I was over at another discussion about vermicomposting and what to feed worms, and was asked to add some feedback to this discussion.  Glad to chime in….  This is long..

  The questions posed above are all good and fair ones.  There is some mystery about worms and a lot of mis-information about worms also.  This is very understandable.  There are approximately more than 2,700 different types of ‘earthworms’ ( that is, in  the taxonomic classification in the phylum Annelida).  Add to that the confusion of “what is a redworm? ” and it gets more confusing.

        First off, the term ‘redworm’ is just a category used in the world of vermiculture to distinguish the group of worms which generally live in the top horizon of the soils layer where the dead and decaying organic matter lies.  The redworms live in this organic matter where it is moist and consume the matter, breaking it down into what we would call soil.  Redworms cannot live in the lower soil horizons.  Their realm is organic matter.

     Another category are the ‘earthworms’.  This group of worms are those that require a soil environment to live.  They cannot survive in a solely organic matter environment.

      When vermiculturists talk about worms in this manner, think about it as compared to the “Dog World”.  There are groups or categories called “Working Dogs”, “Toys/Companion Dogs”, “Herding Dogs” etc…but these are not specific breeds, just a groups of dogs according to behavior and characteristic. The same with worms.

     To some people who do not know about worms, a red worm is the same as a redworm. Not so. Just because it is red-colored does not make it a redworm.  Also redworms are comprised of many species of worms that will accomplish composting in an environment that is only compostable matter.  Some species of redworms are faster at accomplishing this task than others.  Some are suited to a specific temperature range or pH.  Some redworm species are also more finicky than others and will attempt to leave (or die) if their parameters for ‘comfort’ are not met.  Some redworms have more of a wandering habit than others.  All these characteristics come into play when choosing what species of redworm to obtain for a specific purpose.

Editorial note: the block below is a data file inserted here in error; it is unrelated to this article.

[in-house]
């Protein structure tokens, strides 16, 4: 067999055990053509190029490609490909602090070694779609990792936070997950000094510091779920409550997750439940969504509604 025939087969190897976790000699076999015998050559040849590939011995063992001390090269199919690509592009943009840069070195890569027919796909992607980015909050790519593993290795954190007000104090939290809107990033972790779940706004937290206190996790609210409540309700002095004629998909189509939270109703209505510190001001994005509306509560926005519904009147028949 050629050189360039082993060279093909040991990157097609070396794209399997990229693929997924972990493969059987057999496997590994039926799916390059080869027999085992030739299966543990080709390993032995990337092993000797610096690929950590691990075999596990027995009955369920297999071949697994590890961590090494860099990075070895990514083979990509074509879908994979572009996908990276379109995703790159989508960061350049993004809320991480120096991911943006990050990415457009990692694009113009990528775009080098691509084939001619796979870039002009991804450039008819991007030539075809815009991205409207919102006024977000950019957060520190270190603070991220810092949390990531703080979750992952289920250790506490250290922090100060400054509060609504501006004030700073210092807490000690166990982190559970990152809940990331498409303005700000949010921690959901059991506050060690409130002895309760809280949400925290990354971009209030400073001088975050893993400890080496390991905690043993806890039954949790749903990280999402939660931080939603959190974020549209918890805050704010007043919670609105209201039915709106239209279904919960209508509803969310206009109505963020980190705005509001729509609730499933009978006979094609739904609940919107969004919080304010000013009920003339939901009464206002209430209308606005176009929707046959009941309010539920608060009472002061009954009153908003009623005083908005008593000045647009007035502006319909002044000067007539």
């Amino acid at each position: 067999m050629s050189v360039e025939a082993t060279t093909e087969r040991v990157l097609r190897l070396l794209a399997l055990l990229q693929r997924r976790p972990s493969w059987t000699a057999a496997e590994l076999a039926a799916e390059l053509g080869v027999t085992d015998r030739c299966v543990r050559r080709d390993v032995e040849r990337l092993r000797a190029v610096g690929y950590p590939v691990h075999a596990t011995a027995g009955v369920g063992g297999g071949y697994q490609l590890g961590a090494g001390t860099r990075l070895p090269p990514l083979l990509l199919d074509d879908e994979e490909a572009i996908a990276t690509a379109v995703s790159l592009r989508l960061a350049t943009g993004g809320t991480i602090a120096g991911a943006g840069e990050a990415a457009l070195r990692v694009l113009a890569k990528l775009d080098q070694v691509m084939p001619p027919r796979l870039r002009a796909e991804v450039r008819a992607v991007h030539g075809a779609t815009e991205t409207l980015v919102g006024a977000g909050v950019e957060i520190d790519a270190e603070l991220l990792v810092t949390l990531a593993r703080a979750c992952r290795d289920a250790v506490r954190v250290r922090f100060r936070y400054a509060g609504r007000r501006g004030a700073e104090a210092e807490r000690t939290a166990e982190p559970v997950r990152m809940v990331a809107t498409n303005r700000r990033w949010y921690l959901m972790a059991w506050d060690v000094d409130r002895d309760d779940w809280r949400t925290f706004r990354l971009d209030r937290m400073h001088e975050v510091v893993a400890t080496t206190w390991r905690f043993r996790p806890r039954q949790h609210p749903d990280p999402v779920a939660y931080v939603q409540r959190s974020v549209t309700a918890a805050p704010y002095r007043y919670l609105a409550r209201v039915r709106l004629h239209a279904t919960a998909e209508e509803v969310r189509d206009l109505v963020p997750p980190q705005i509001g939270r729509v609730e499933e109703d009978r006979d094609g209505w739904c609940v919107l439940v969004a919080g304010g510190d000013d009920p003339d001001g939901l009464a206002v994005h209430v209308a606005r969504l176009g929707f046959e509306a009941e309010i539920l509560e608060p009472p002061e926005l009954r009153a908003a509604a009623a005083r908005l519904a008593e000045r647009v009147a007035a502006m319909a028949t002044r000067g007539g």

Let’s get even more confusing….I'll address the issue of  common names and scientific names.  I do not like pretentious delving into scientific jargon for the sake of impressing anyone.  I got over that ‘sophomore-itis’ years ago after my Univ. days…However, in terms of clarity, when it comes to redworms there is a need to use some scientific reference…here is why: Often times common names are used interchangeably among redworm species  from region to region, or just indiscriminately applied by those who do not know.  The average person buying ‘redworms’ will not necessarily know what kind of worms they are getting simply by looking at them….”Yup, those are worms alright!”  Each species of redworm is distinguished by the number of muscular bands from tip to genitalia, and also size, coloration, and presence and placement of setae or bristles on the body (yes, redworms do have bristles!), etc..This is easily seen using a hand-lens coupled with good eyesight…and a dichotomous key.

     To quote Alex above “ "EF" is eisenia fetida, which is THE redworm, the stuff of composting myth and legend” …

    Eisenia fetida is commonly called  redwiggler, tiger worm, brandling worm, manure worm depending where you are….BUT there are also other composting redworm species that get labeled interchangeably with these same common names.  This is why so many of those who raise redworms and know what they are doing use the scientific names.

  It gets more odd: There is another species of redworm referred to by its common name “European Night Crawler”, scientific name Eisenia hortensis.  It is actually NOT a night crawler at all…It is given that common name because of its size.  True night crawlers live in burrows in the lower soil horizons (they require a soil environment) and cannot tolerate temperatures well over 50 degrees F, which is why true night crawlers are sold in the fishing bait section in refrigerated cases.

      Bob Terell made a very good observation in his post above:" So, now I don't know anymore if earthworms will survive in the AP system or not.  If they will then the worm industry has put one big one over on us with the red wigglers when we could have just gone out in the yard and dug up our own for free."